11. Keep Track of Expiration Dates

This is the method I’ve found to be most effective when it comes to using groceries before they expire. Keep a dry erase board or notepad on your fridge with perishable items purchased that week (eggs, milk, cheese, sausage, etc.) and list them in order of which expires the soonest. Also track of when certain things are opened, like bags of shredded cheese, so you knew to use them as they could potentially expire sooner. Also list fresh fruits and veggies purchased that week as a reminder to use them before they rot.

This method adds incentive to cook certain meals before others and creates awareness of which foods are nearing their expiration date. This is also helpful for those of us who constantly ask ourselves, “What should I make for dinner?” When you you have an opened bag of shredded cheddar, half of a bell pepper and some chicken that’s set to expire tomorrow, you might be inspired to cook up some chicken fajitas. It’s almost like a game — can you use all of your groceries before they expire? The prize is getting the most bang for your buck and not wasting money on food.

12. Always Have Condiments & Spices

These have a long shelf life and can transform any dish. I always keep hot sauce, Dijon mustard, Teriyaki sauce, pasta sauce, soy sauce and pesto on hand for last-minute dishes.

13. Limit Ordering Takeout

This option is more tempting when you live alone. There’s no one to stop you from order pizza, sushi and Chinese at all hours. Learn what tempts you to order out. Do you tend to order out after a long day of work when you’re too tired to cook? Throw ingredients in your slow cooker in the morning so you have a meal waiting when you get home or store already made meals in your freezer. While not the healthiest option, keeping an emergency can of soup or frozen pizza on hand can be a quick fix that’s cheaper than ordering in.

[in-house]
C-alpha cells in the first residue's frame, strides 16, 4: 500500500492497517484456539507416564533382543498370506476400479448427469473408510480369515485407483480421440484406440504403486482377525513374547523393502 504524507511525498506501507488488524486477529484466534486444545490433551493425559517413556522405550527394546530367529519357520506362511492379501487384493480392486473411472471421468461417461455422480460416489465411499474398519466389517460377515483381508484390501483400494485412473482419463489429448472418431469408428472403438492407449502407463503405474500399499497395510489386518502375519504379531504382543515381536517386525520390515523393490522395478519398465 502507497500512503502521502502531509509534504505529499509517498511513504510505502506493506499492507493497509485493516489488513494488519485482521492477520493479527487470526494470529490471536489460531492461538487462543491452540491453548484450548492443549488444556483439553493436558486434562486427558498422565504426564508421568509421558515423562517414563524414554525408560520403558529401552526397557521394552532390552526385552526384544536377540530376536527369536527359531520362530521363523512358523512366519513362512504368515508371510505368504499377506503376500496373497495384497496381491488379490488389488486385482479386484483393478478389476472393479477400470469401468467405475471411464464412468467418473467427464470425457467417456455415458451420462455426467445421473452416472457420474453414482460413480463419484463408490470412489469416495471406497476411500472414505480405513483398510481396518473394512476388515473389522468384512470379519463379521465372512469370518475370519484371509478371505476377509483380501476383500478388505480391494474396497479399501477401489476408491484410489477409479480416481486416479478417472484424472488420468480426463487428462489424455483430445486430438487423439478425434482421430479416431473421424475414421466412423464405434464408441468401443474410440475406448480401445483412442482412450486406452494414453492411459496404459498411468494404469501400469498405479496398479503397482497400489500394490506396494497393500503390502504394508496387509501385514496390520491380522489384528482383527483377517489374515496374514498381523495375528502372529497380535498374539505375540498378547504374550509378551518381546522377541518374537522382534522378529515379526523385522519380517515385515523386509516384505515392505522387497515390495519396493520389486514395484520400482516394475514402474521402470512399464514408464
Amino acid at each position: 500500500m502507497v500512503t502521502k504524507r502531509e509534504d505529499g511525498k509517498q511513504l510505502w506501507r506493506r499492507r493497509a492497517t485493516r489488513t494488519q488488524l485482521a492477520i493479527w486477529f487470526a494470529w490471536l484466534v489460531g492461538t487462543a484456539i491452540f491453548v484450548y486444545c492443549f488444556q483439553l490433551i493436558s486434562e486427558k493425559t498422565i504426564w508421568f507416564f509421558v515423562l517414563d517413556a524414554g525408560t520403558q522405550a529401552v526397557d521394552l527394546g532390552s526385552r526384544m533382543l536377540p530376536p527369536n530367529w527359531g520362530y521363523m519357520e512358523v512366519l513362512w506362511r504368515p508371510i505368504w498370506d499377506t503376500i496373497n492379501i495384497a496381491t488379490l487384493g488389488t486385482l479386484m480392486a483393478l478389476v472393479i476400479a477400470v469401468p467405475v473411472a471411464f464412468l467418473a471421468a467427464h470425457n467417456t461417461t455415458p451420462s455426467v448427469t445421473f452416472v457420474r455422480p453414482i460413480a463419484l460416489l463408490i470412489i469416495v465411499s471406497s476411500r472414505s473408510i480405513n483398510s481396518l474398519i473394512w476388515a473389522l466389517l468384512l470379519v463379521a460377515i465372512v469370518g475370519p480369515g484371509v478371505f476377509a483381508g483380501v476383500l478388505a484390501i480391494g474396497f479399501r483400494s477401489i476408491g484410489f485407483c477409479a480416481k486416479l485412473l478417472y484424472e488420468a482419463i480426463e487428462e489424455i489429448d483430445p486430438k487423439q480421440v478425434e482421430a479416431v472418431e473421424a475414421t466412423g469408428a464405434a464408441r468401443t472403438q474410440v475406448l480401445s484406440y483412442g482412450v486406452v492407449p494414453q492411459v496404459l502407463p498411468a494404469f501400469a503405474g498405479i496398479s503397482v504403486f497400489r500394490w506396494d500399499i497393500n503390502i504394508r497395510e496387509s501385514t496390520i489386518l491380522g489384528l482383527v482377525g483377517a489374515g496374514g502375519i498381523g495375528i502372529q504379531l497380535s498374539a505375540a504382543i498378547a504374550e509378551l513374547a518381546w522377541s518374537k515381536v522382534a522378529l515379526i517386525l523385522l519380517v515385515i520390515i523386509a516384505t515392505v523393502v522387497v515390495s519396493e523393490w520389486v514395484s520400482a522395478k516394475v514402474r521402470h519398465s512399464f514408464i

If you do order food, try to maximize your savings. On websites like Seamless and Grubhub, check off “Coupons Available” or “Free Delivery” when searching for restaurants. You can also order for pick up versus paying a delivery fee and tip. You can save when you eat out at restaurants, too.

14. Buy Frozen or Canned 

While buying fresh is often the tastiest option, fresh fruits and vegetables expire quickly and can get expensive. If you’re looking to cut costs at the grocery store, opt for some frozen and canned foods. They have a long shelf life — no need to worry about them going bad before you can eat them.

15. Use Cash Back Credit Cards

If you typically charge your grocery store purchases, this is a great option. Many credit cards offer cash back on purchases, including the ones you make at the grocery store. To see if you qualify for these types of cards, you can check two free credit scores every month on Credit.com.